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Lynn L. West, PhDc, BCETS, LCPC
Children and Suicide Warnings
Lynn L. West & Associates, LLC

Children and Suicide Warnings

Many adults in our society deny suicide and especially the possibility of child suicide. In order to prevent child suicide, we must first acknowledge that children do have suicidal thoughts and that they may act upon these. Secondly, we must take suicidal warnings seriously and not dismiss the behavior as being “all in their heads”. Many believe that the suicidal thoughts or behaviors expressed by a child are “trivial manipulations” or are “ploys to get attention”. However, suicide remains a leading cause of death in the United States, and “suicidal ideation” (thinking about suicide) is a significant warning sign in children. Suicide is the second leading cause of death within the teenage population. Among the most common motives for suicide, is despair (to lose all hope or confidence). Noteworthy, stressful events become traumatic to a child if they pose such a overwhelming threat to a childs beliefs about his/her own physical safety, security, and the trustworthiness of important others in protecting predictability and certainty within the childs world. In the cases where a child exhibits traumatic stress response symptoms, it means the bio-physiological neuropathways have been altered as a result of one or more previous overwhelming experiences by contributing to a childs instability in thinking and behaving.
Motivation Relief or escape from perceived unbearable pain (from the childs point of view, not the parents). An attempt to regain control in their lives. Often see them self as the family scapegoat. Acting out a convert or overt desire of the parent to be rid of the child.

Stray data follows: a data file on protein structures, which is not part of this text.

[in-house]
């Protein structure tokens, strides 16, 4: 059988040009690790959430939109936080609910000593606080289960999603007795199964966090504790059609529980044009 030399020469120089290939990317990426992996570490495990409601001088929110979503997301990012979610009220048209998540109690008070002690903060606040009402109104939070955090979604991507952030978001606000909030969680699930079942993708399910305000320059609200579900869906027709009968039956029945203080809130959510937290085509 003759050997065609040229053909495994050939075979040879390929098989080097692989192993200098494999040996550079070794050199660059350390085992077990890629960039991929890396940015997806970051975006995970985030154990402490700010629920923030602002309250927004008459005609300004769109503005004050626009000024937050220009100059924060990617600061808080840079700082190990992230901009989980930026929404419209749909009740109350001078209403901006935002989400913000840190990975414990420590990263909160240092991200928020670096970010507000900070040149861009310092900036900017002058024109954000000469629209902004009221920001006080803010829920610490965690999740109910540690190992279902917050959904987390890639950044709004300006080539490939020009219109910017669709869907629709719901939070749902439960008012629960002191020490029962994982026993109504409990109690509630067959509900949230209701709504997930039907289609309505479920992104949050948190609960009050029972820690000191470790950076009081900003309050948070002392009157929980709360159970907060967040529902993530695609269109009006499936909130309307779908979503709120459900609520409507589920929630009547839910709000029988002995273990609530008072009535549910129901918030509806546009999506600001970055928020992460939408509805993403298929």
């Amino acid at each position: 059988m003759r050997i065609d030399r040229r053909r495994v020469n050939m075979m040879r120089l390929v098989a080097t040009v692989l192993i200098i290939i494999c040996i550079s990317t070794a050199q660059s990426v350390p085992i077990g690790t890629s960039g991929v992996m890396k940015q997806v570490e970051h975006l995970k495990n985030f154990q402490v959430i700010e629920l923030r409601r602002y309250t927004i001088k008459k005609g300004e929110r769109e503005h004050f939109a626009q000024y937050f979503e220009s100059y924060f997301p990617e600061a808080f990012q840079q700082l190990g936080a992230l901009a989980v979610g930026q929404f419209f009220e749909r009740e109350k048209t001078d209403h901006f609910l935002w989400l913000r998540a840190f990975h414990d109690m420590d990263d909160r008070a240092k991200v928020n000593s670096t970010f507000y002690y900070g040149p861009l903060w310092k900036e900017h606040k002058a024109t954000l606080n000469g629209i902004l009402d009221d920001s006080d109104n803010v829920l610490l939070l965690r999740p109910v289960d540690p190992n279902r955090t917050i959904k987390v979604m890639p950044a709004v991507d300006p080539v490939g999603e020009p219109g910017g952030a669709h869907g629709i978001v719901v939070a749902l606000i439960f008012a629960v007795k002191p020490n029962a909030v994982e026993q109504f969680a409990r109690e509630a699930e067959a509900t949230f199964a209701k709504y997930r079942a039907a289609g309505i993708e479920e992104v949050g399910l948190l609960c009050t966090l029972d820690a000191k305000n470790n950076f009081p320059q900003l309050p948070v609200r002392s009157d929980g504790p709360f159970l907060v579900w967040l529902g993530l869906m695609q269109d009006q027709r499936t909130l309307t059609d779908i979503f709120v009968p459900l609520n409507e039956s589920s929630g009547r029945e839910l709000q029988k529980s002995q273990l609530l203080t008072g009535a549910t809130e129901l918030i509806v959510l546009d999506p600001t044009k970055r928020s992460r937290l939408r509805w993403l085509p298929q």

Risk Factors Depression and hopelessness. Psychiatric disorders in the family and family problems. Poor social adjustment. Emotional, sexual, and/or physical abuse. Chronic health problems. Drug or alcohol abuse. Previous suicide attempts. Another child or teenager who recently committed suicide.
Warning Signs Symptoms of depression that last for two weeks (sad or irritable mood, atypical rebellious behavior) or longer; unusual neglect of appearance and grooming habits. Complaints about physical symptoms such as headaches, stomachaches, fatigue, or generalized pain. Showing little interest in the future or activities that used to be important. Intolerance of praise and rewards. Speaking and/or moving with unusual speed or slowness or loss of energy. Diminished ability to think or concentrate. Slowed thinking or indecisiveness; feeling as if ones head is in a fog. Talking about or mentioning death, suicide, or committing suicide to end the intolerable pain. Expressing feelings of hopelessness, worthlessness, and helplessness, or having no one in life that can understand them. Complaining of being a bad person, self reproach, or guilt. Making verbal statements, namely, “I wont see you again.” Has experienced a recent severe loss of a relationship and/or divorce of a family member/parent or significant person in the childs life, self-esteem, diagnosis of a chronic illness, or personal security (e.g., parents losing a home or job). Withdraws from family and friends. Change in sleeping or eating habits.
How to Help Listen. Suicide is preventable. Thoughts of suiciding are real for a child, even if the parent does not believe the child means what they say. Take the childs comments regarding self-hate, suicide, or death very seriously. Do not try to minimize or dismiss the seriousness of the childs feelings by telling them “you dont really mean what they are saying”, “You are just trying to get attention”, “You would never do that” or to “snap out of it”. Ask the child or teen what you could do that would be helpful to them? Seek professional help.

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